All this being said, making the case for adoption and actually achieving a new international day of observance are two different things. It would be naïve to underestimate the challenges inherent in securing political support for this Call in the face of possible resistance relating to a perception among some states that there is already a proliferation of international days of observance. Equally it requires a sufficient groundswell of support from a broad spectrum of civil society organisations that this is a good and necessary idea. Without this, adopting an international day would be premature and perhaps even counter-productive. Finally, the initiative needs the considered backing of UNHCR at the highest level.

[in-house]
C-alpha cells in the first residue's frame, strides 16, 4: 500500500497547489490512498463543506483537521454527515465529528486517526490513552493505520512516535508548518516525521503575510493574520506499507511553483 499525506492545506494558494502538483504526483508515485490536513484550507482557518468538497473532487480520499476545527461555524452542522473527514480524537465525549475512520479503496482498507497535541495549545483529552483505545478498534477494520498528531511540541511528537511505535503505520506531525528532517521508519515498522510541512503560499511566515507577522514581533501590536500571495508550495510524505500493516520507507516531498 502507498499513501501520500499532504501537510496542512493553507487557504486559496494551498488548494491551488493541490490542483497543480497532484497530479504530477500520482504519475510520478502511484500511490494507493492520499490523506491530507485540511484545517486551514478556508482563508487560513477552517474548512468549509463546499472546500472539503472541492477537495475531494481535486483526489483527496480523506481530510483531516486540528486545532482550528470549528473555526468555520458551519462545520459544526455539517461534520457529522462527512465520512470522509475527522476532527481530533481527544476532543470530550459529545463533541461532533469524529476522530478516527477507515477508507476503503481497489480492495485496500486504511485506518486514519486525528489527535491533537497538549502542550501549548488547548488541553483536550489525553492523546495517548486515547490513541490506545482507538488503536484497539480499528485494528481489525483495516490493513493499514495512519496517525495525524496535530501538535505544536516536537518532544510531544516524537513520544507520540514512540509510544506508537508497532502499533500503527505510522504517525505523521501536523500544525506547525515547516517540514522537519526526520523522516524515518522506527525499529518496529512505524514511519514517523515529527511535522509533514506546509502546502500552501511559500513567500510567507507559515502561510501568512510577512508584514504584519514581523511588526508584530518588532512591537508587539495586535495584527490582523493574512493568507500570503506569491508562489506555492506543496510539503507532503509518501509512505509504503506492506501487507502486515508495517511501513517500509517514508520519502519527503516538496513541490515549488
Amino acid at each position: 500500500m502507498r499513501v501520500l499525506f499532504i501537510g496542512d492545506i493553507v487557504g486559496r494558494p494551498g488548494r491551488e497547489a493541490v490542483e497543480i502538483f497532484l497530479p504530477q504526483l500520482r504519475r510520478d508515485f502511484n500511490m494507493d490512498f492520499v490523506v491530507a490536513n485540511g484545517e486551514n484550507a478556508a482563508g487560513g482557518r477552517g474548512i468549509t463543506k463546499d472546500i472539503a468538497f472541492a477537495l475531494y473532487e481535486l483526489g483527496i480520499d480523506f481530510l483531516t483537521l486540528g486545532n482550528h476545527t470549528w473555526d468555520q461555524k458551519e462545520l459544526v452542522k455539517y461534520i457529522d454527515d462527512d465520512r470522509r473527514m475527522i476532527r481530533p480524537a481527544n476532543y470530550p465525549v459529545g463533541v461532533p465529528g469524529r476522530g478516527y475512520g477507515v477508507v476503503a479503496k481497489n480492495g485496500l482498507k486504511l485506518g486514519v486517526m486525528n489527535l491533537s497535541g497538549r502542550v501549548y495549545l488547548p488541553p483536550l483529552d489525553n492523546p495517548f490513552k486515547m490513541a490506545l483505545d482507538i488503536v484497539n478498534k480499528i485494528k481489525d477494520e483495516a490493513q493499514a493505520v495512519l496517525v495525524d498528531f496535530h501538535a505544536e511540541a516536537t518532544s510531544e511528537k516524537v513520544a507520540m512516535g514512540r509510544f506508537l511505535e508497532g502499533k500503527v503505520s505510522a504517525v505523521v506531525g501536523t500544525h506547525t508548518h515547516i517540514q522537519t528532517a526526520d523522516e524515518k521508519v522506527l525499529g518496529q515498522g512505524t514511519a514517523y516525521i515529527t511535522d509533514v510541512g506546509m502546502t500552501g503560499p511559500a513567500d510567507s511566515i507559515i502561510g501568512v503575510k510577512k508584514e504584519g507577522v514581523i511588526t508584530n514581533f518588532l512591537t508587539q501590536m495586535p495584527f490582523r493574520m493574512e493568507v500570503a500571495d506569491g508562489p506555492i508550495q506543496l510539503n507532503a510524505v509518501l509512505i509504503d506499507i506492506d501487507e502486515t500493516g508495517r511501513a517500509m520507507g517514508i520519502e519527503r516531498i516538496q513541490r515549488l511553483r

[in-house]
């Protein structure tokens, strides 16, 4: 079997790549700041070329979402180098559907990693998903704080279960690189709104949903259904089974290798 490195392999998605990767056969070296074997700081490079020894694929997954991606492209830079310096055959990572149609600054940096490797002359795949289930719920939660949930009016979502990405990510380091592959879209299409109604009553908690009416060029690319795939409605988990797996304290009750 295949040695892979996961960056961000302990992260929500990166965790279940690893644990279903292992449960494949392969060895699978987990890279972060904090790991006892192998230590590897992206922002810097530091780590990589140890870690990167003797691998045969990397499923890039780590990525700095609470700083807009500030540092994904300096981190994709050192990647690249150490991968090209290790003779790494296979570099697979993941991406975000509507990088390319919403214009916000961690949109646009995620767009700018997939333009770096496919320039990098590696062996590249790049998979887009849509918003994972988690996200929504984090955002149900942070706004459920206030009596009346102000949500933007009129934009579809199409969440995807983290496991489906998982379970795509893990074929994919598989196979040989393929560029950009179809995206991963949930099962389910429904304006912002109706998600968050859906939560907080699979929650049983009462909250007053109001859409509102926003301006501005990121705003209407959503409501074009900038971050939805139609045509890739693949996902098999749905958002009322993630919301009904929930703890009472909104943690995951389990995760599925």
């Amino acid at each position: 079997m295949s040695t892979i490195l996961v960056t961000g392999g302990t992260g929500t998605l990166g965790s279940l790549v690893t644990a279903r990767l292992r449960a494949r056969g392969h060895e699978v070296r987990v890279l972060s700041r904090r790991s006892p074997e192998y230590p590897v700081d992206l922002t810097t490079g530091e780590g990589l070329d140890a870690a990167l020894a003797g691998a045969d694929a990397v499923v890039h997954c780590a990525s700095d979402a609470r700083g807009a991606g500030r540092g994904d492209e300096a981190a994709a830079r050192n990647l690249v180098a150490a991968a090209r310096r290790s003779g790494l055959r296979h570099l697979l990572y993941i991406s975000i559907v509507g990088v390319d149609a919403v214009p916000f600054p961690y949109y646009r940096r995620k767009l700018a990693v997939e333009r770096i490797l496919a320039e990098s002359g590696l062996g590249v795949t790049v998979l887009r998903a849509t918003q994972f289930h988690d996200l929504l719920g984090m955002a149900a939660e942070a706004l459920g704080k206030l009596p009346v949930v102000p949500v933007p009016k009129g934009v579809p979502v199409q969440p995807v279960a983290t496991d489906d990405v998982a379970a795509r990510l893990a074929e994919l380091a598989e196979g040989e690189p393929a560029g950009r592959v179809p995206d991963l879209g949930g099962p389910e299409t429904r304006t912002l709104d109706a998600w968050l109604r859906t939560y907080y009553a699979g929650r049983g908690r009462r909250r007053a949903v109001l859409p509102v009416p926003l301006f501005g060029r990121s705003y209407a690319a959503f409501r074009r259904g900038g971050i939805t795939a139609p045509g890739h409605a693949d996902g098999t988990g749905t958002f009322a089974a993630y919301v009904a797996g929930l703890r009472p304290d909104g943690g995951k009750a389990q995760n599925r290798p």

The NGO Consultations in Geneva next week provide the perfect opportunity to gauge opinion on this, and potentially to provide a springboard from which to get an international day adopted in time for the 1954 Convention anniversary commemorations next year. Hopefully we can already be encouraged by the fact that statelessness is such a visible and pressing topic for debate in Geneva newt week. As well as the formal statelessness session on the agenda there is also a UNHCR-organised Statelessness Retreat beforehand and two side events in the margins, including an ENS roundtable. It will be interesting to see what develops from these discussions.
Contact ENS Coordinator Chris Nash at firstname.lastname@example.org for more information or to express support for this call. With enough backing we hope together to help make an International Day on Statelessness a reality.